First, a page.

"Yogi Bear" may send viewers into hibernation
By Kirk Honeycutt
LOS ANGELES (Hollywood Reporter) - Poor Yogi Bear. At 52, he finally gets his first movie role and the film is likely to send viewers over the age of 10 into hibernation.
Yogi is still smarter than the average bear, but Yogi Bear is much less smart than most of the year's kid-friendly cartoons. The only worse 2010 animated feature also came from Warner Bros., "Cats & Dogs: The Revenge of Kitty Galore," which only confirms that Warners, home to the greatest cartoon characters of all time, has lost touch with its own heritage. The film opens Friday.
The perennial trickster Yogi and his Jellystone Park pal Boo Boo Bear are among the more popular characters from the Hanna-Barbera stable, although their antics have always appealed more to youngsters than adults. But as the considerable success of "Toy Story 3," "Megamind," "Despicable Me" and "Tangled" more than demonstrates, cartoons don't have to go all soft and gooey to win over a family audience.
The film certainly had some of the ingredients right. Dan Aykroyd and Justin Timberlake nail the voices of Yogi and Boo Boo. Aykroyd perfectly captures the Art Carney-like vocal manner originated by Yogi's first voice, the late Daws Butler. And Timberlake loses himself in the more cautious yet easily swayed Boo Boo.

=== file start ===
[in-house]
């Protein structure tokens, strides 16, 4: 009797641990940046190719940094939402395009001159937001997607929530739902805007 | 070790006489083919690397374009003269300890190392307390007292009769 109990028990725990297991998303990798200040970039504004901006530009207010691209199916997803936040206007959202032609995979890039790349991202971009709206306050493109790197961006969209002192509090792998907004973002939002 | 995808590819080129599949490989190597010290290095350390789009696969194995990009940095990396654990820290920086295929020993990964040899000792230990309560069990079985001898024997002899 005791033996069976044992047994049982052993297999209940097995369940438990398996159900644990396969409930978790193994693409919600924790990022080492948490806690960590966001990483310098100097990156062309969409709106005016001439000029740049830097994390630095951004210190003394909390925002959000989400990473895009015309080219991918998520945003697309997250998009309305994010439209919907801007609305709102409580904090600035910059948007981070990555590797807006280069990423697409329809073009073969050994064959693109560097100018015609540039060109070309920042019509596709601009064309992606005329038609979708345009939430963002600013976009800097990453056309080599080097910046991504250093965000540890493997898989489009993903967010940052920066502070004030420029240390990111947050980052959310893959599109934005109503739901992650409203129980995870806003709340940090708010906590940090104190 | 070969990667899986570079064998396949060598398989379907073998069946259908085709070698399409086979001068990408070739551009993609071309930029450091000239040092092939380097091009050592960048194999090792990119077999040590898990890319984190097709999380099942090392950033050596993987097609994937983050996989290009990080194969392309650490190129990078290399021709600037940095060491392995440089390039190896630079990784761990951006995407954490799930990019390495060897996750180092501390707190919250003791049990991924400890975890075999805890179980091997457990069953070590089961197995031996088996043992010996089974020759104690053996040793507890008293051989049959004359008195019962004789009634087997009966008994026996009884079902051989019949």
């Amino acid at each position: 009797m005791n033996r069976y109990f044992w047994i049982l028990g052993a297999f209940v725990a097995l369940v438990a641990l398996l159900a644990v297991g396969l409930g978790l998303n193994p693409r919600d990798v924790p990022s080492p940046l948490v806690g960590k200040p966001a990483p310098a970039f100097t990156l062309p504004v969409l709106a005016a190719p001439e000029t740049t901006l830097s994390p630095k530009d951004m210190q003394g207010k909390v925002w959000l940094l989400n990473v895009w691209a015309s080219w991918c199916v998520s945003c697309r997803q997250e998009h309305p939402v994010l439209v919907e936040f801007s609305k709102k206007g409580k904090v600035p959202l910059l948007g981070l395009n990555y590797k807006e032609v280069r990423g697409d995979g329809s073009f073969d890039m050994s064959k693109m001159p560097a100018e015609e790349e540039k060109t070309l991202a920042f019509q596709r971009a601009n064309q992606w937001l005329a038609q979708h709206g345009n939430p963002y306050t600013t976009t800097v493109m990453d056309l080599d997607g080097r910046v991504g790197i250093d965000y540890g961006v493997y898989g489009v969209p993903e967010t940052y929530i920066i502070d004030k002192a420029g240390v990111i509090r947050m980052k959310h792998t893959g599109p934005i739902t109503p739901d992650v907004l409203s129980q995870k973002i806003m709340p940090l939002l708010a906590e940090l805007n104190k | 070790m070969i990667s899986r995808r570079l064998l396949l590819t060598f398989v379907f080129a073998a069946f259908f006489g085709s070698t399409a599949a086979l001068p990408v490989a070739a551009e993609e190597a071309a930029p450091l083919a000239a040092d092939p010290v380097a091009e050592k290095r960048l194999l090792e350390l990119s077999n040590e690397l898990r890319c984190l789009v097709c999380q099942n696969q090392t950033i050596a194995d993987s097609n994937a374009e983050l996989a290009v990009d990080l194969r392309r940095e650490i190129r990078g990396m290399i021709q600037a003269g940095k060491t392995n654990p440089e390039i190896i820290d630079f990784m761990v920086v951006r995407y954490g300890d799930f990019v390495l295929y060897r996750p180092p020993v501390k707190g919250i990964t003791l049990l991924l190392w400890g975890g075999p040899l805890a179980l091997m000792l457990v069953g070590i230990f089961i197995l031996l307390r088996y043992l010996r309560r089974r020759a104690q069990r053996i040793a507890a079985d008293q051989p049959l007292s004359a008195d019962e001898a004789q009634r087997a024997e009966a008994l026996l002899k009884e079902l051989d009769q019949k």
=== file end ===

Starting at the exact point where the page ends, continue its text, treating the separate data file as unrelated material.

The idea of combining live action and cartoon characters in 3D works just fine too. The 3D sends popping popcorn and errant fireworks into the audience and adds excitement to bruin adventures involving a flying machine and whitewater rafting, all shot amid various natural wonders in verdant New Zealand.
Unfortunately, the story is so-o-o-o-o tired.
Jeffrey Ventimilia and Joshua Sternin's script, rewritten by Brad Copeland, runs in circles looking for jokes and slapstick while finding little. The best gags are traditional ones involving Yogi's ingenious schemes to steal picnic -- a word in which he magnificently contrives to find three syllables -- baskets.
The main problem, evident both in the script and Eric Brevig's direction, is that the humans are more cartoonish than Jellystone's wildlife. The human story sets up two pairs of comic teams: Yogi's long-running nemesis Ranger Smith (Tom Cavanagh) and his overly ambitious deputy Ranger Jones (T.J. Miller) and a corrupt mayor (Andrew Daly) and his fawning deputy (Nate Corddry). Neither pairing registers on the comedy scale. The only semi-inspired byplay comes in the mayor's ineptitude at operating his limo's side window. Continued...